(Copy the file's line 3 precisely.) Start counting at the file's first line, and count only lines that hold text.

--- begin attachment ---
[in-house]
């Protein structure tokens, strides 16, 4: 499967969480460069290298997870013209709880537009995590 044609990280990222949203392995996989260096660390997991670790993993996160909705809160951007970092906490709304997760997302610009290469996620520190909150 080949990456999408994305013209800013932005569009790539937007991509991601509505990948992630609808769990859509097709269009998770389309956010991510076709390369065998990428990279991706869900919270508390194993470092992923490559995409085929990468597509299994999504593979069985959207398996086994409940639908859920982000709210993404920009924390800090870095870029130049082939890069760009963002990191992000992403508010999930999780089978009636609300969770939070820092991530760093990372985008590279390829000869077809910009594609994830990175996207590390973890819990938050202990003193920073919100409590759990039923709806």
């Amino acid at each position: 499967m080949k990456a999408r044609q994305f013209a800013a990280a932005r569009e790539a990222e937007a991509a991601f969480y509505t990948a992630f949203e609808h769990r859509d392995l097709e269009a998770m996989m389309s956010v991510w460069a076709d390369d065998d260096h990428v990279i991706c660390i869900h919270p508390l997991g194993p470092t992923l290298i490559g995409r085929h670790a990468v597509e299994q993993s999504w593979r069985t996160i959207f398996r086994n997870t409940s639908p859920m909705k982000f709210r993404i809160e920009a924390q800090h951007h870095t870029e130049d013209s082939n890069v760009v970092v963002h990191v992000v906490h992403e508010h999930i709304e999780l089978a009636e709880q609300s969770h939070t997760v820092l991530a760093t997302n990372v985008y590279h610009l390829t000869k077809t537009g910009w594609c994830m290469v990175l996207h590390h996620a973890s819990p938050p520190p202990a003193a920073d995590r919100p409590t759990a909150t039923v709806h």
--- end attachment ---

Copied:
């Amino acid at each position: 499967m080949k990456a999408r044609q994305f013209a800013a990280a932005r569009e790539a990222e937007a991509a991601f969480y509505t990948a992630f949203e609808h769990r859509d392995l097709e269009a998770m996989m389309s956010v991510w460069a076709d390369d065998d260096h990428v990279i991706c660390i869900h919270p508390l997991g194993p470092t992923l290298i490559g995409r085929h670790a990468v597509e299994q993993s999504w593979r069985t996160i959207f398996r086994n997870t409940s639908p859920m909705k982000f709210r993404i809160e920009a924390q800090h951007h870095t870029e130049d013209s082939n890069v760009v970092v963002h990191v992000v906490h992403e508010h999930i709304e999780l089978a009636e709880q609300s969770h939070t997760v820092l991530a760093t997302n990372v985008y590279h610009l390829t000869k077809t537009g910009w594609c994830m290469v990175l996207h590390h996620a973890s819990p938050p520190p202990a003193a920073d995590r919100p409590t759990a909150t039923v709806h």